Mar 07, 2015 News
By Kiana Wilburg
Distinguished Guyanese Scholar, Sir Fenton Ramsahoye, affirms that serious attention needs to be paid to Guyana’s judicial system. The Senior Counsel (S.C) opined that the absence of ‘checks and balances’ is causing inordinate delays for certain high profile constitutional cases.
Sir Fenton said that it is disappointing that the budget cuts case for 2012, is yet to be heard in the Court of Appeal as well as others, such as the Jacob Rambarran matter which challenges the makeup of the controversial Broadcasting Authority.
The attorney-at-law said that it is certainly a disturbing matter and should be taken into consideration by the next government.
The Queen’s Counsel said that the current state of the judiciary is not satisfactory because there are too many delays in the system. But while he is disappointed in the apparent lack of discipline in the organization, he said that the judiciary is not alone responsible.
Sir Fenton asserted that some lawyers need to accept some of the blame for the disorderliness they create by seeking unnecessary postponements. He opined that some attorneys do not approach the law with a certain degree of respect, discipline and importance to ensure they avoid delays.
“Hence my position that the other elements of the Judiciary cannot be completely at fault because they alone cannot contribute to the disfunctioning system,” the Senior Counsel added.
Sir Fenton said that what is urgently needed is a whole revision of the system whereby, the judges and the lawyers would accept their responsibilities and act accordingly for it is far removed from that at the moment.
In relation to criticisms from several quarters that acting Chief Justice, Ian Chang, manning the Constitutional Court alone puts Guyana on a dangerous precipice, Sir Fenton Ramsahoye said that he couldn’t agree more. The lawyer said that he strongly believes that one judge should not sit in that court to deal with constitutional questions.
“If memory serves me right, in Jamaica for example, two judges sit on a Constitutional matter. We should have two or three judges sitting on matters in Guyana. Further, having one judge deciding on the cases, denies the other judges a chance to gain the experience in that field. It offends common sense.
“It should be changed because constitutional questions are important and the Constitution itself is riddled with inconsistencies. Different people wrote various parts of this Constitution and then they patched it up together so those are just two points that underscore why the CJ alone should not be burdened with handling all the cases,” the Queen’s Counsel stated.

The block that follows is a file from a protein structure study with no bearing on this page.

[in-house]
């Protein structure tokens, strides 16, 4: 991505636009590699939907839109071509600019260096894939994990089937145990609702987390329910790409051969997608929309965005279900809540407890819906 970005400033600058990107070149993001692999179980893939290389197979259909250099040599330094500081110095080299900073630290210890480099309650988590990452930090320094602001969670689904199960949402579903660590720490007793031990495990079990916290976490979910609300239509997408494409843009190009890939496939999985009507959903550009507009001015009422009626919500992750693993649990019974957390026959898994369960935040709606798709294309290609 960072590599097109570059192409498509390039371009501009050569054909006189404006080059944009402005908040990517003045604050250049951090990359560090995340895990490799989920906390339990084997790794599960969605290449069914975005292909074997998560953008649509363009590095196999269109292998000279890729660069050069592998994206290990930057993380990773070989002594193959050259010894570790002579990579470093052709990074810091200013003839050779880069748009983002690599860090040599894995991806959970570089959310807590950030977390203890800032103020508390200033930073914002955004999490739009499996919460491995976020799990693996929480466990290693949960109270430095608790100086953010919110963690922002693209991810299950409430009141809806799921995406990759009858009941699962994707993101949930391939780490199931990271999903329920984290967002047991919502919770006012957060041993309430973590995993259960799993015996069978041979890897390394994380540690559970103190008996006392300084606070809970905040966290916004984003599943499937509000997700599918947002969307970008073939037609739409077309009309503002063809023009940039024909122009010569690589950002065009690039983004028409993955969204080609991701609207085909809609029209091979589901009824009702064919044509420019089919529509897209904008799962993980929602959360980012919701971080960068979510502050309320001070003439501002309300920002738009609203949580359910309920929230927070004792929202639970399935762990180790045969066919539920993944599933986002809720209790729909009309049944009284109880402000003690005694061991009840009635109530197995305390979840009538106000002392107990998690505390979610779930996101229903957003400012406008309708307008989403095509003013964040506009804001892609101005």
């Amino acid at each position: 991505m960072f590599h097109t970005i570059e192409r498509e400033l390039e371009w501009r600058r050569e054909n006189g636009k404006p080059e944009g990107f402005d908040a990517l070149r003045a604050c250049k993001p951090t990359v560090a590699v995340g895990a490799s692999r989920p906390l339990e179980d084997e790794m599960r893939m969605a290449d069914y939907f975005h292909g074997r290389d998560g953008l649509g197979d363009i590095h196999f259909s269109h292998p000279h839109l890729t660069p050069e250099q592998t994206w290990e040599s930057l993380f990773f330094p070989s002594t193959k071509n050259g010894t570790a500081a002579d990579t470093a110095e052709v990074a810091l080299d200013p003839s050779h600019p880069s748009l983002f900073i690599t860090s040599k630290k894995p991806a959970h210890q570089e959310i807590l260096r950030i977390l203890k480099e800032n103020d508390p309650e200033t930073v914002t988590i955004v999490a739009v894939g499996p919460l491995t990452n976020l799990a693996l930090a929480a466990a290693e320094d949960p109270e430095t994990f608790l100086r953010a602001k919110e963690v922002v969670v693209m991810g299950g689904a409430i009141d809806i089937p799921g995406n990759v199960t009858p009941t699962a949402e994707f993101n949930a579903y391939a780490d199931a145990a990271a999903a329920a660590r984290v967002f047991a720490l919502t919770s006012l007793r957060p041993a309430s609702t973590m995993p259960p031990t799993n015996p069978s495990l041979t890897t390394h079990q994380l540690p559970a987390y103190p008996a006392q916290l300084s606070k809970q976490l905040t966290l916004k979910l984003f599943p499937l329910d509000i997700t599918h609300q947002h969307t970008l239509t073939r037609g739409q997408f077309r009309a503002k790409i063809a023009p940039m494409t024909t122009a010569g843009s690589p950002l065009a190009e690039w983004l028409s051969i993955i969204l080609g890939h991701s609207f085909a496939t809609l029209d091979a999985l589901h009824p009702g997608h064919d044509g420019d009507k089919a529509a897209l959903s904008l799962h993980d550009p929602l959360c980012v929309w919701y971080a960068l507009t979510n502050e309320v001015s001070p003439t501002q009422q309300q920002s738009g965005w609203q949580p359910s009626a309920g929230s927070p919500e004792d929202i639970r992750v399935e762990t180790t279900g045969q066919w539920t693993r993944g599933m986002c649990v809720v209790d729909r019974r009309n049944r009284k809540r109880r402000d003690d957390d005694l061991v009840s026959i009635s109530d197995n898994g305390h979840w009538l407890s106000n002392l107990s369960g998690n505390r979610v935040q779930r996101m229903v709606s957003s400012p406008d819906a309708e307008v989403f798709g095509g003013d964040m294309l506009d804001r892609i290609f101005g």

He then turned his attention to the performance of Attorney General (AG), Anil Nandlall.
Sir Fenton who also served in this capacity, expressed that an AG would normally try to introduce measures that would improve the laws and create improvements in the administration of justice. But since 2011 election, the former AG claimed that “Nandlall has done nothing to have an impact on the dispensation of justice in Guyana.”
“I wouldn’t say that he failed in his capacity as Attorney General but under his watch, nothing has been done to improve the system and that is really important for us to note. He should have done more.”
Sir Fenton, commenting on some of Nandlall’s contributions to the judicial system such as the digitalization of the Deeds Registry and introduction of new laws, said that he was the least bit convinced or impressed by this.
He said that while it would have been the case, it has not affected a core issue —how justice is served in Guyana and the timeliness of it.
“All those things he did are ok, but I am speaking about the administration of justice being improved. There are critical cases, such as the budgets cuts case and the Jacob Rambarran case which are yet to be dealt with, He, as the AG, should be inquiring when the Court of Appeal will hear them. He should be doing things to get them heard along with other matters.
“I was there myself and I know what goes on in there. You don’t need some bright legal mind to do that kind of administrative work. The Court of Appeal and other organs of the system need to be improved. It is discouraging and saddening that it is this way under the Honourable Nandlall,” The Former AG concluded.
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